292. Kia oti te akaraaiiga a Taiigiia ki te enua, kua iriea iora ki 
te enua na-ko atura : — 

Ka aroa mea ra e, ki takn-enna, 

Ko Taiti ka vaio nei 

E[a aroa mea ra e, ko taku koutu, 

Ko Pure-ora, ka vaio iiei 

E[a aroa mea ra e, ko taku yai inu, 

Ko VHi-kara-a-mata, e Marama-ata-kai, ka vaio nei, 

Aku vai pai ko Vaiiria, ko Vai-te-pia, ka vaio nei, 

Aku tapere ko Puna-auia e Papeete, ka vaio nei, 

Taku maunga, a Tikura-marumaru, 

E Ao-rangi, ka vaio nei, 

E ae oki aku tamariki, 

Ko Pon-te-anuanua e Motoro i mate nei. 

Aue tou e ! aku tamariki e, 

Aku tamariki e, Aue tou e ! 

E Pou-te-anuanua e, Aue tou e! 

E Motoro e ! E Motoro e ! 

293. I muri ake i tei reira, kua akauiiga atura i a Tuiti e Te 
Nukua-ki-roto ei tiki i tetai iri, koia te iriiri i te marae, e poreo, e te 
tikoru. Taua apiiiga ra ei atua no ratou, Kare atura raua 1 aere ki 
tei reira ; kua aere atui*a ki te keia i a Hon go-ma -IJenga kia riro 
maira ki runga ki te pal. No aua nga atua ra i aru aere ua ai a Tu- 
tapu i a Tangiia. 

294. Kua akatere atura te pal ki raro i te pa enua rayarai, e tae 
na atura ki Avaiki, i te kai)*au aere i nga taniariki ma te enua. E 
mamae tu ke to ton a ngakau i nga tamariki. Ko Pai tei iri ki runga 
i taua aerenga ra, kua rave a Tangiia i aia ei toa nona. I aia te 
akatere i te pal ki Avaiki. Ko Teivao-ariki to Pai iiigoa i topaia ei e 
Tangiia. E tae atura te pal ki Avaiki kua eaau maira te pu e te pan, 
Kua ui maira a Tangiia, na-ko maira, " E pu ea? E pau ea ! e kaara 
ea?" Kua tuatua maira a Pai, '^ E pu akaariki ; e akaau takui*ua; 
e pau e akaau takurua ; e kaara, e akaau takurua ; e evatapu, e akaau 
takurua ; e eiva e akaau takurua ; e tei*e na te atua tini, e akaau 
takurua ; e ara-maora, e akaau takurua ; e ui-taura, e akaau takurua ;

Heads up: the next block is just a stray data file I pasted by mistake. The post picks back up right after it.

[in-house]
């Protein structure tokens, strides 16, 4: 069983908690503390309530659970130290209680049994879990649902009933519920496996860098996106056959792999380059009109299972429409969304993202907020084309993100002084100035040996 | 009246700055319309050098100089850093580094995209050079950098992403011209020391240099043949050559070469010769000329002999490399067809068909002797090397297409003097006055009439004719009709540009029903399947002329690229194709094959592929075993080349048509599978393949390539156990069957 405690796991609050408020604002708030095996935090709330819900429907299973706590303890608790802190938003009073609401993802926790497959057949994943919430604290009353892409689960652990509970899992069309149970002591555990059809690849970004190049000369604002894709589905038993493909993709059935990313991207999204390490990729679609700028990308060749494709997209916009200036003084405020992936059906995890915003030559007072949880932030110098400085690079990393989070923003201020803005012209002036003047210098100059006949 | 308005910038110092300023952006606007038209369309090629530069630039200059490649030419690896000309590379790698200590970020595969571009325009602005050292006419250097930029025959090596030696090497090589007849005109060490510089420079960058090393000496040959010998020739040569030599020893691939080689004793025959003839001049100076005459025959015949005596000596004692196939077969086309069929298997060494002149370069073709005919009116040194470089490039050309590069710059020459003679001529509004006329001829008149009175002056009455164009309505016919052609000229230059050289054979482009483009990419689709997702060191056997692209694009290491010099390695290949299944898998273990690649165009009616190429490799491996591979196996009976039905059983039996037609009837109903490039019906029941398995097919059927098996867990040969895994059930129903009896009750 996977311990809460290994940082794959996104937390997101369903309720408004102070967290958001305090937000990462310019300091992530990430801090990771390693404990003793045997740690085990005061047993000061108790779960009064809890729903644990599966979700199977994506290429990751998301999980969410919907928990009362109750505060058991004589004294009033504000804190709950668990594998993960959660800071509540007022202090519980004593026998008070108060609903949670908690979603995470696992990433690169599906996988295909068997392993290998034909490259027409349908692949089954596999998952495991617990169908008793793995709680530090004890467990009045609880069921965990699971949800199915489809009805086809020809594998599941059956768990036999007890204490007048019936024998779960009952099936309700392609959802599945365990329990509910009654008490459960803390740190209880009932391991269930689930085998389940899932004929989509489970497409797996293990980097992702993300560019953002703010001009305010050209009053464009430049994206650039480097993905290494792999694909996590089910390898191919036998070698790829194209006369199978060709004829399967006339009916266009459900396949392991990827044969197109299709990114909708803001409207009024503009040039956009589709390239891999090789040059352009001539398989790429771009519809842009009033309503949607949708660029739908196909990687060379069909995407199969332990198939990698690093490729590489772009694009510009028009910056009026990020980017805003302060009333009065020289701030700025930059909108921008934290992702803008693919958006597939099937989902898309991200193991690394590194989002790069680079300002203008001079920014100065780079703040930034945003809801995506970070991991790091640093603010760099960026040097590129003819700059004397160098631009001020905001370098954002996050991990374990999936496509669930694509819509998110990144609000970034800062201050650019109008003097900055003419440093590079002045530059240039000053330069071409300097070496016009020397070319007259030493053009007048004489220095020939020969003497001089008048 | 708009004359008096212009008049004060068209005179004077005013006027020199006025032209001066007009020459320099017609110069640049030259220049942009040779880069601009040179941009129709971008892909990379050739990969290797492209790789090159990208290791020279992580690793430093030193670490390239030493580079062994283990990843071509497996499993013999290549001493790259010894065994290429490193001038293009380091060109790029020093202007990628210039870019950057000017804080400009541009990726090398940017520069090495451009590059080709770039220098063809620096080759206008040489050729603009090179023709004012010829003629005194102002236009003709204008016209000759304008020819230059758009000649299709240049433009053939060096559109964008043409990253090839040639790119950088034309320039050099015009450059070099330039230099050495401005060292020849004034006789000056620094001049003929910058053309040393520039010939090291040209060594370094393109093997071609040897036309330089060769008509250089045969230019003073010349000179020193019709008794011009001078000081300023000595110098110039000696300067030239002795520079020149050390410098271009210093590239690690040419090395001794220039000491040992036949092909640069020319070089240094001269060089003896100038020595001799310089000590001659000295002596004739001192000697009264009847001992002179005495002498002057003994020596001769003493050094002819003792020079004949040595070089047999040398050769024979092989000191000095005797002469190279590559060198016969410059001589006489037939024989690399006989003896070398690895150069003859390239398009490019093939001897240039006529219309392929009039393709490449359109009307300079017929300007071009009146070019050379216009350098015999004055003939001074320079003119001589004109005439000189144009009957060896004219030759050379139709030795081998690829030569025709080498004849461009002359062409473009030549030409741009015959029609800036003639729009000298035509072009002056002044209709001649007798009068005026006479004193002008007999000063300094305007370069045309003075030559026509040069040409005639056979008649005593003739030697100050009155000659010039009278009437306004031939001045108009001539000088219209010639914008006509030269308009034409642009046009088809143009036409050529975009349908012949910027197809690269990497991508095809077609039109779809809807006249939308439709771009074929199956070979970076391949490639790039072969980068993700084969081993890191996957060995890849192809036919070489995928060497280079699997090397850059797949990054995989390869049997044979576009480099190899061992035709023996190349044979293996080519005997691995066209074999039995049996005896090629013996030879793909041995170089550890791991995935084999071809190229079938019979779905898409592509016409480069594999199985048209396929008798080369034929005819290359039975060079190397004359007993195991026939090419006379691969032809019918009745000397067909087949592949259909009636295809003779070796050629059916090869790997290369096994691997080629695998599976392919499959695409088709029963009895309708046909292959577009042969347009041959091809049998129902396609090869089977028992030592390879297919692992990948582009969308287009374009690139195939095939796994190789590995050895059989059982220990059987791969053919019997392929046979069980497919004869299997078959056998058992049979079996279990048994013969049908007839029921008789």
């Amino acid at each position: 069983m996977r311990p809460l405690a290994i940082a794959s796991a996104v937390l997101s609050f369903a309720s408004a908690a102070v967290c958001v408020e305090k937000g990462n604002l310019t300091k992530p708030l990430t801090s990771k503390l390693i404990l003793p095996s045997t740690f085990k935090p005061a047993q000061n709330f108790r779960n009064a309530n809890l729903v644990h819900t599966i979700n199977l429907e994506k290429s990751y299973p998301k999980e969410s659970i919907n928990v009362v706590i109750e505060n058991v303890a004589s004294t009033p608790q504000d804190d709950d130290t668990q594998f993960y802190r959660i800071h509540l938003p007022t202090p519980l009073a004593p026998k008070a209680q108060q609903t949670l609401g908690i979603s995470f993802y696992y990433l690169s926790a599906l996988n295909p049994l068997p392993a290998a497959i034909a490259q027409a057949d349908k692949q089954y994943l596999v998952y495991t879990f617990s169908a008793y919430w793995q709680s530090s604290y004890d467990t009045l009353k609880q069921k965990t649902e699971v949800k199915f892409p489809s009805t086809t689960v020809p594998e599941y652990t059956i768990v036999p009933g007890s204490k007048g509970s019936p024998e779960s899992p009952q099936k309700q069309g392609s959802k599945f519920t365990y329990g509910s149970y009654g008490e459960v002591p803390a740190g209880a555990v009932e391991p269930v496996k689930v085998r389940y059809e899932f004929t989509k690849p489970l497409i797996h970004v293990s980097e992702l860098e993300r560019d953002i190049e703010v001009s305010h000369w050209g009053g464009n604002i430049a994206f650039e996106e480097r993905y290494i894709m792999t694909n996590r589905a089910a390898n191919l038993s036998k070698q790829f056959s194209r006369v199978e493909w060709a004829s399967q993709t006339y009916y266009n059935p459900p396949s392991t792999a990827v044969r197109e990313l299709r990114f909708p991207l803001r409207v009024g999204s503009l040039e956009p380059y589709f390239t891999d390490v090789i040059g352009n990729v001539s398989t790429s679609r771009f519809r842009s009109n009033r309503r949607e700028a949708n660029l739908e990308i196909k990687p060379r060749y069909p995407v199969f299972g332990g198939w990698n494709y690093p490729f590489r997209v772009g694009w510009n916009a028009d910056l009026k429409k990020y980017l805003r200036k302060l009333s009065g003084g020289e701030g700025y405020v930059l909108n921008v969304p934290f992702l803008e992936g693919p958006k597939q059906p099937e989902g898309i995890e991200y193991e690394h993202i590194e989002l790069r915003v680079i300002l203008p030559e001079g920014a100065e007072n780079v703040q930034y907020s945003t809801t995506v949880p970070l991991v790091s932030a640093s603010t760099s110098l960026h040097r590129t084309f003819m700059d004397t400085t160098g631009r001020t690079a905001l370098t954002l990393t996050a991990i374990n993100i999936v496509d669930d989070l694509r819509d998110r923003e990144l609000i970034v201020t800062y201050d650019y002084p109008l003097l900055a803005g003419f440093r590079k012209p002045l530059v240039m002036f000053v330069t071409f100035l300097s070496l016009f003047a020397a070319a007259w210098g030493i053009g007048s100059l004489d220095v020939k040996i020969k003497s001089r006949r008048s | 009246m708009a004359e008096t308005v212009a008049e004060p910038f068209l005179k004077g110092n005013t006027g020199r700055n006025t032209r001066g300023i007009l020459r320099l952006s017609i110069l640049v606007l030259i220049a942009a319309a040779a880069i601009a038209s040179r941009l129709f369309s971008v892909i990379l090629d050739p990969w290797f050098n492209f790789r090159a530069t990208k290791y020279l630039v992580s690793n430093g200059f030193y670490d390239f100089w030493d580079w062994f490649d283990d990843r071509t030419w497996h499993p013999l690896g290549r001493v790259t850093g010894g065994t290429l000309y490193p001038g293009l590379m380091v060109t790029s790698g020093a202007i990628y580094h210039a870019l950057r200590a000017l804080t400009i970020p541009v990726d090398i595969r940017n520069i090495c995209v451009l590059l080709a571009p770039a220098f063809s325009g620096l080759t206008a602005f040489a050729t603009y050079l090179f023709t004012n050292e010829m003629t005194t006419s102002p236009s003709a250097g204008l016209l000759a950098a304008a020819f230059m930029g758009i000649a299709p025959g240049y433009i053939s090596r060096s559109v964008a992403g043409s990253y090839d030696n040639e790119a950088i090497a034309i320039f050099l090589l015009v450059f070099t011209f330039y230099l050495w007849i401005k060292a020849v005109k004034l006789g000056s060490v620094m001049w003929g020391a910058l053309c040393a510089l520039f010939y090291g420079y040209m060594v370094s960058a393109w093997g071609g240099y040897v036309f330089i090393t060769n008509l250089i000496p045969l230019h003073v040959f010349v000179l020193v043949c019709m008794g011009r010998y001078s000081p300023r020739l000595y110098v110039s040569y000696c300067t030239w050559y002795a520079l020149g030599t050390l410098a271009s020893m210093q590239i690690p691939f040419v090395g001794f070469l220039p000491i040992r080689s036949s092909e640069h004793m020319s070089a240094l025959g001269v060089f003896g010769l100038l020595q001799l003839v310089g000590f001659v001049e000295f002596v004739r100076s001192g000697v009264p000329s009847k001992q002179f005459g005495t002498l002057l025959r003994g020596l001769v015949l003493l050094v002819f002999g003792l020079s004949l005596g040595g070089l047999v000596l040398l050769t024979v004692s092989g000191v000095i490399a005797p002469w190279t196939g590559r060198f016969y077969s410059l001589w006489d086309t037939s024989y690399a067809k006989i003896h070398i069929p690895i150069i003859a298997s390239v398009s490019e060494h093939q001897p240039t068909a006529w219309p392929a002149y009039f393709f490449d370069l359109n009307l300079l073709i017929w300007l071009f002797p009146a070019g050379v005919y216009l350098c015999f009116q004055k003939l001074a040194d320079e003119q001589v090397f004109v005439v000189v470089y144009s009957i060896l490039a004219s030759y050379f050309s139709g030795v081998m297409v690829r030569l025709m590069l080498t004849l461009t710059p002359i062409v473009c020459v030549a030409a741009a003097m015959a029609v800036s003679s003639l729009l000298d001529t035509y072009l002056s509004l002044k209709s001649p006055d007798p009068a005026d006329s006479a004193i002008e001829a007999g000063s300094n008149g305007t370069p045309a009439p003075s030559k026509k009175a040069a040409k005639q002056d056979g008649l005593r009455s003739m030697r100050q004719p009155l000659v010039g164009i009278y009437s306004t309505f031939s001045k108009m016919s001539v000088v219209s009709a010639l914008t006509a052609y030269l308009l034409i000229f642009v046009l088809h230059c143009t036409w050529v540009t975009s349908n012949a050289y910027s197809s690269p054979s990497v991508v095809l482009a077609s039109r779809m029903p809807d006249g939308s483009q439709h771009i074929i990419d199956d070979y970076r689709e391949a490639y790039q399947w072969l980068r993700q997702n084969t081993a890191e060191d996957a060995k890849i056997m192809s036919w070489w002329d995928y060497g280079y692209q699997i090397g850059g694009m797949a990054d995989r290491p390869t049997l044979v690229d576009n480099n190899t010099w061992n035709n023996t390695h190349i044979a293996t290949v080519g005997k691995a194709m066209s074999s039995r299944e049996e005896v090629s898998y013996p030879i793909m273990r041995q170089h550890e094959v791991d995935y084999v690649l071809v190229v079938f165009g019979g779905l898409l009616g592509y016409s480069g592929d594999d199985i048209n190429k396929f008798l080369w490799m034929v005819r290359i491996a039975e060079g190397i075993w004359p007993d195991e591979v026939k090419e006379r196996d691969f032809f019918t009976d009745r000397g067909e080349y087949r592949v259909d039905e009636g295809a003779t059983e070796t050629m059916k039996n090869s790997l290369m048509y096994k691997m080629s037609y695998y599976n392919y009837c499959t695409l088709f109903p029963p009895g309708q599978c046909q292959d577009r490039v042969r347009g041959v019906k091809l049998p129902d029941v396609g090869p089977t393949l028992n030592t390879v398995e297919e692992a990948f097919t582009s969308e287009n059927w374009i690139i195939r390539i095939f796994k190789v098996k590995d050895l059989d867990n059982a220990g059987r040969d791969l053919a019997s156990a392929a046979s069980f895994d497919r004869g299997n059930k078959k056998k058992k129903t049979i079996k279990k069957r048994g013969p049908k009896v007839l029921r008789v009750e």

ko taua au mea ra i a taua e akarongo nei." 

295. Kua kake atura ki uta i te enua. E tae atura ki uta kua 
akaunga atui-a i a Te Mata-iri-o-puna kia aere i*aua ko Pai ki a 
Tu-te-rangi-marama, i a Rua-i-te-kari, i a Tu ; ia Tangaroa; ia 
Rua-te-atoDga ; i a Taakura ; i a Tupua-nui ; i a Kangatira ; i a 
Tu-vaero-kum ; i a Te Kura-akaipo ; i a Aronga ; i a Tu-avaiki ; i a 
Tu-tavake; i a Kongo ; i a Uenga ; i a Maru-mamao ; i a Kau-kura; 
i a Tonga-iti ; i a Nge-mua ; i a Mumaiio. Tei te akaau takurua 

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History and Traditions of Rarotonga, 203 

Himke to ratou uipaimga i teiaiiei ; ko te tuatau la i tae atu ai a Taiigiia 
ki Avaiki inei TaitI atn nei, ka oti ei te tamaklanga a Taiigiia ma 
Tutnpu i te luateanga o Pou-te-aiinanua ; ko te mua la o te tauiaki- 

296. Kua ai iiiaira a Tu-te-rnngi-iuaraiiia i toiia aerenga, na-ko 
4itni'a, '* E aa koe i topa mai ei ki Avaiki iiei ? " Kua tuatua maira a 
Taiigiia ki aia, " E oru-kanga toku aerenga ; e ta inaua ma Tu-tapu. 
E kua luate aku tamariki, ko Pou-te-auiiaiiua e Motoro; e kua peke 
a,a i Taiti e te au mea katoa, kua ope. E teianei, kare ua akn ravenga." 
Kua ni maira taua ^ronga katoa ra, iia-ko maira, '^ E aa te ara i ta